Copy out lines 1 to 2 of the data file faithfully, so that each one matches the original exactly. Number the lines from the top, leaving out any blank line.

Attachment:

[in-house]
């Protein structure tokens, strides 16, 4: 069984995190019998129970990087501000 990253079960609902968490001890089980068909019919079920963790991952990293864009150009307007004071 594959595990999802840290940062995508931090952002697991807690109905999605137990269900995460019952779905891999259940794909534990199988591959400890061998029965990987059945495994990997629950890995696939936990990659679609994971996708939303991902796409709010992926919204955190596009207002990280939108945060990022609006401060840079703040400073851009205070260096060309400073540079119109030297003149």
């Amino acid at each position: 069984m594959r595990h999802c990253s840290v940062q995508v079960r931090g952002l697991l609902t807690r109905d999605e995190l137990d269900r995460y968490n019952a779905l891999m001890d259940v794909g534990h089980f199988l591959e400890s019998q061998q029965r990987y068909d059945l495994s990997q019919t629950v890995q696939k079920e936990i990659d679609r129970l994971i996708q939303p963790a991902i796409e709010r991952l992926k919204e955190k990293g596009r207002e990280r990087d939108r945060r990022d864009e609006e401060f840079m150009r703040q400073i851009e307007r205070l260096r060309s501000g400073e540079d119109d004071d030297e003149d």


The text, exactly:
[in-house]
């Protein structure tokens, strides 16, 4: 069984995190019998129970990087501000 990253079960609902968490001890089980068909019919079920963790991952990293864009150009307007004071 594959595990999802840290940062995508931090952002697991807690109905999605137990269900995460019952779905891999259940794909534990199988591959400890061998029965990987059945495994990997629950890995696939936990990659679609994971996708939303991902796409709010992926919204955190596009207002990280939108945060990022609006401060840079703040400073851009205070260096060309400073540079119109030297003149």